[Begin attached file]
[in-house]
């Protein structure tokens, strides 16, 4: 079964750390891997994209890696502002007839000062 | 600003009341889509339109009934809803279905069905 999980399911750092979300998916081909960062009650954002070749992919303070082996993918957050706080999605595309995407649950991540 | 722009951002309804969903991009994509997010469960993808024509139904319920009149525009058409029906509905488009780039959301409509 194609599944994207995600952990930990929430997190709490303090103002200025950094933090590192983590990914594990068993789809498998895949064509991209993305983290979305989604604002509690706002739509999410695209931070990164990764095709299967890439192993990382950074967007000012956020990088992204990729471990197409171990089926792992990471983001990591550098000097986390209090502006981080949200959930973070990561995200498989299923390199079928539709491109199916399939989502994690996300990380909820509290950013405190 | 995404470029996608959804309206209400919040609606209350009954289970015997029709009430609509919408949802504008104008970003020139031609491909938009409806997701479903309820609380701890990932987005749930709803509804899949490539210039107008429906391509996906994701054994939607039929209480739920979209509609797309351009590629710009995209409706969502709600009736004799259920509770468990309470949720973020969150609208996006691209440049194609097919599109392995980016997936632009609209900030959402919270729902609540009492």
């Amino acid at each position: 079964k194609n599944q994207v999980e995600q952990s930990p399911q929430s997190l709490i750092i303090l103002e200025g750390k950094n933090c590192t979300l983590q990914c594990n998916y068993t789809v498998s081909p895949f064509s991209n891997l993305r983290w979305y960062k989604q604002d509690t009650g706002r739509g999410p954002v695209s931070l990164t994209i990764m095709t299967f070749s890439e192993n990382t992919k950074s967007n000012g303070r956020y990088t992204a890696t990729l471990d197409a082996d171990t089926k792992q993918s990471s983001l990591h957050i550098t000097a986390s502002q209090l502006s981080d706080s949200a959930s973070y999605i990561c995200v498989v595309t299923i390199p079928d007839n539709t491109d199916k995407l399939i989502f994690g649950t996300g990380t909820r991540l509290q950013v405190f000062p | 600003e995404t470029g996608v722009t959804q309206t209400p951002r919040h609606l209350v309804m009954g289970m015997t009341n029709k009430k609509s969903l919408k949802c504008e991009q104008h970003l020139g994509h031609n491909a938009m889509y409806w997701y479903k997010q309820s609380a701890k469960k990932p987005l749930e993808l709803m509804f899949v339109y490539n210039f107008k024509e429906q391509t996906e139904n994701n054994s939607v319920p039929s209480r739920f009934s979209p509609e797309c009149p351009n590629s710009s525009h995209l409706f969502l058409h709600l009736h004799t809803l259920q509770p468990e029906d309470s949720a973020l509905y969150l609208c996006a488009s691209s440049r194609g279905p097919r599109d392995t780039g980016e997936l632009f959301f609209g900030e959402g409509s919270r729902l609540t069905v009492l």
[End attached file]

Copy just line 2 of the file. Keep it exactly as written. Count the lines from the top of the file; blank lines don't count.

């Protein structure tokens, strides 16, 4: 079964750390891997994209890696502002007839000062 | 600003009341889509339109009934809803279905069905 999980399911750092979300998916081909960062009650954002070749992919303070082996993918957050706080999605595309995407649950991540 | 722009951002309804969903991009994509997010469960993808024509139904319920009149525009058409029906509905488009780039959301409509 194609599944994207995600952990930990929430997190709490303090103002200025950094933090590192983590990914594990068993789809498998895949064509991209993305983290979305989604604002509690706002739509999410695209931070990164990764095709299967890439192993990382950074967007000012956020990088992204990729471990197409171990089926792992990471983001990591550098000097986390209090502006981080949200959930973070990561995200498989299923390199079928539709491109199916399939989502994690996300990380909820509290950013405190 | 995404470029996608959804309206209400919040609606209350009954289970015997029709009430609509919408949802504008104008970003020139031609491909938009409806997701479903309820609380701890990932987005749930709803509804899949490539210039107008429906391509996906994701054994939607039929209480739920979209509609797309351009590629710009995209409706969502709600009736004799259920509770468990309470949720973020969150609208996006691209440049194609097919599109392995980016997936632009609209900030959402919270729902609540009492």